Are you talking about those that are already born? If so, then your assertion does nothing to change the abortion arena. What it does do is change the subject entirely.

Now, if you mean that those that are aborted or could be aborted are progeny, then you are fully admitting that the unborn is another human life worthy to be considered as such. If that is so, then you are also stating that the unborn has a right to live.

It is an immutable fact that human development begins after conception. Our sciences exposed that trutht to us.

Yet, we still cling to ancient notions of when human life begins and that is truly sad.

mod, it is NOT my conception of biology ... here's a couple of examples why ...

The Carnagie Stages of Development puts the beginning of human development with the zygote. The zygote is the result of fertilization, that is conception. It should be noted that Carnagie has been studying human biology since at least the 1900s with some of its member beginning much earlier.

Dr. Mark Hill (is a Senior Lecturer in the School of Medical Sciences, Anatomy, Faculty of Medicine, and also head of the Cell Biology Laboratory) from the University of New South Wales in Australia puts the beginning of human development at the same zygote stage that Carnagie does.

By the way, that is the Carnagie Institution, Department of Embryology.

Here's another example of why what I assert about human biology is not an interpretation ...

"the answer is to be found in the works of modern human embryology and developmental biology. In these texts, we find little or nothing in the way of scientific uncertainty: "…human development begins at fertilization…" write embryologists Keith Moore and T.V. N. Persaud in The Developing Human (7th edition, 2003), the most widely used textbook on human embryology.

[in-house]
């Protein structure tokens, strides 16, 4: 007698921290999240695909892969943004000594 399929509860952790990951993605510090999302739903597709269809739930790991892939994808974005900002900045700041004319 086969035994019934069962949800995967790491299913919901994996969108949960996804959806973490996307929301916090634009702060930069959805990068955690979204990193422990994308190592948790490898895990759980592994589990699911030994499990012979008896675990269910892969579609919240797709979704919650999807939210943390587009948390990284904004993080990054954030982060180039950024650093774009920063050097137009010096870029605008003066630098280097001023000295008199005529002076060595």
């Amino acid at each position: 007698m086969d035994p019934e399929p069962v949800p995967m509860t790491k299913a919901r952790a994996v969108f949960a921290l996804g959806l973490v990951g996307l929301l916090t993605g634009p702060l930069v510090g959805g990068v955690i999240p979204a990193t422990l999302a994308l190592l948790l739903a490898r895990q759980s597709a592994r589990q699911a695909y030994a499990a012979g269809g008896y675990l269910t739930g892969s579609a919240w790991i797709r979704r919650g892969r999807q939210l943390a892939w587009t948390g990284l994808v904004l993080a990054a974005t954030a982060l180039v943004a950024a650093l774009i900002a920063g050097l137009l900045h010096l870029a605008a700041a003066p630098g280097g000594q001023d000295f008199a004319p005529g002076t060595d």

Some today deny the moral premise of my position, namely, that human beings possess inherent dignity and a right to life simply by virtue of their humanity. They claim that some, but not all, human beings have dignity and rights. To have such rights, they say, human beings must possess some quality or set of qualities (sentience, self-consciousness, the immediately exercisable capacity for human mental functions, etc.) that other human beings do not possess or do not yet possess, or no longer possess.

I reject the idea that human beings at certain stages of development (embryos, fetuses, infants) or in certain conditions (the severely handicapped or mentally retarded, those suffering dementia) are not "persons" who possess dignity and a right to life. And no person may legitimately be destroyed in biomedical research or for other reasons."

- Robert P. George, President's Council on Bioethics, from an NPR online article, November 22, 2005

I can start quoting Human Embryology textbooks like Mr. George has done, but what is the point?

Seriously, why? One thing I found from the years I have debated on this subject is that many people refuse to believe the truth that is staring them in the face. Basic science tells us EXACTLY when human life begins, but many purposely ignore science.

And people like to castigate me as a religious nut or a pro-life nut or a religious pro-lige zealot or whatever pathetic moniker they like to dream up, but I am not the one putting forth arguments based on faith. That, my friends, are those that are either support abortion outright or support choice.